Practical Suggestions for the Music Teacher of Older Students (Middle School, High School, College, University)
You may not be able to make students like various styles of music that they dislike now.
you may be able to help them dislike those styles less than they did before--
and that just might be enough . . .
Introducing New Musical Styles: Observations and Suggestions
- Students of this age (age 11-25) are developing rather strong musical preferences. You may deliberately play into these preferences or go against them, but either way it is wise to take them into account.
- Any musical styles you introduce to the student at this age may become important for the duration of the student's life. The music experienced during adolescence tends to take on heightened importance in a person's musical worldview. Therefore it is worth some effort to try to introduce new styles of music to these students. (Note that some researchers put the critical years in early adolescence--age 10-13--while other researchers have suggested late adolescence/early adulthood as most important in determining musical taste and preference. Probably both periods are important for different reasons.)
- When introducing a new type of music to adolescents and adults, such music may be accepted more easily if it is closely related to music the student already knows and likes. Examples:
- If you have a jazz band, you might introduce jazz performers to Bebop, Big Band, jazz recordings from the 1930s, 1920s, ragtime, then Stravinsky's piece entitled "Ragtime", and so on.
- If you have percussionists, you might interest them in the percussive music of Africa or the Gamelan music of Bali.
- Singers in a musical may be enticed into operetta, then opera, then Chinese opera.
- When introducing music from different cultures, Fung (1994) found that college students prefer world music that sounds similar to music with which students are already familiar. When introducing students to world musics, Fung suggests starting with those styles most similar to students' pre-existing tastes. Fung suggests music from Central and South American countries as a good place to start.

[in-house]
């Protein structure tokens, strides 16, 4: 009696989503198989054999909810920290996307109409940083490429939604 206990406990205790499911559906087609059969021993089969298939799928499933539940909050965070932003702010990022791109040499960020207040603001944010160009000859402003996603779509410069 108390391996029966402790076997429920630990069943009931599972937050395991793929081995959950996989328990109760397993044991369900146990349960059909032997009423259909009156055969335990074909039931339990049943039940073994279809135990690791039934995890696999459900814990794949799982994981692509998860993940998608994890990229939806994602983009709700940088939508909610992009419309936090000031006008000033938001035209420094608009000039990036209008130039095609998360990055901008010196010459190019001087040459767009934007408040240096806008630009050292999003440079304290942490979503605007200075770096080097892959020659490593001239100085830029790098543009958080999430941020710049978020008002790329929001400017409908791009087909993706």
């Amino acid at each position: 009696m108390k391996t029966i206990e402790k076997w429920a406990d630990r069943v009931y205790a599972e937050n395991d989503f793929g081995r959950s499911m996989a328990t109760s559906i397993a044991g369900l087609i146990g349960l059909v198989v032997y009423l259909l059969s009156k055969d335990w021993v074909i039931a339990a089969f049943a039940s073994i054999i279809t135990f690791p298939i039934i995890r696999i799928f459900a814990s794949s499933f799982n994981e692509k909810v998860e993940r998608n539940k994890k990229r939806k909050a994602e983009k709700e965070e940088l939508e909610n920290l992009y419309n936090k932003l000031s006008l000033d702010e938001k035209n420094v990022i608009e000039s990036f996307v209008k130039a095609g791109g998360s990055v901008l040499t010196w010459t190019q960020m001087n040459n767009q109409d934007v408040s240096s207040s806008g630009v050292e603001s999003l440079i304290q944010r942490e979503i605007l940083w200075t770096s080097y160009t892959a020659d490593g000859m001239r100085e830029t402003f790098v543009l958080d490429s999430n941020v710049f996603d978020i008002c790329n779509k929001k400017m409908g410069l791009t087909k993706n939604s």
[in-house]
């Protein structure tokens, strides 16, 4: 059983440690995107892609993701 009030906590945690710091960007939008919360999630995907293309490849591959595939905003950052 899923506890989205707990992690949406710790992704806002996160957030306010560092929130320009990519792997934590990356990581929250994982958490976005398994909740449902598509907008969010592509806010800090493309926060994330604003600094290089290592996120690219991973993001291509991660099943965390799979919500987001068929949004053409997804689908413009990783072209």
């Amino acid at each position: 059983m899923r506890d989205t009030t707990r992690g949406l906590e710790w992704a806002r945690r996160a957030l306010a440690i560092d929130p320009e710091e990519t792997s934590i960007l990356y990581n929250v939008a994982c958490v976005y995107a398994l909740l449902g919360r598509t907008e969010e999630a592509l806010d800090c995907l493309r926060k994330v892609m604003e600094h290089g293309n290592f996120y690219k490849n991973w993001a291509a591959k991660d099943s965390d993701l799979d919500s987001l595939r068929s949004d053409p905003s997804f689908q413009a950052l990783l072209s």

For students in high school and college, it may be very difficult to spark students' initial interest in new styles of music that are completely foreign to the students' already well developed sense of musical taste and an approach such as that suggested by Fung may be the only one that will succeed with the majority of students.
- Don't forget that listening is basic, important, and valuable. Spend some time every day or (at least!) every week listening to different kinds of music. Some members of a very fine high school symphonic orchestra told me, "This kind of music is really fun to play, but we don't really like to listen to it." Of course they donít--they have spent many enjoyable hours playing this music but very, very few hours listening to it.
Listening is a core musical skill--perhaps the most valuable musical skill of all.
- Making a course requirement to attend a certain number of live concerts every semester is a great way to encourage listening, support your local musical organizations, and build in students the habit of attending live music concerts.
- Hargreaves, Comber, and Colley (1995) found that musical training positively affected the music preferences of secondary students for all sorts of music. For instance, students with music training rated art music selections higher than did students with little or no musical training. However, Hargreaves et al. note that it might be more accurate to say that students with musical training dislike art music less than do other students. That is to say, all students rated art music lower than other music styles, but musically trained students didn't go quite as low in their ratings as other students did.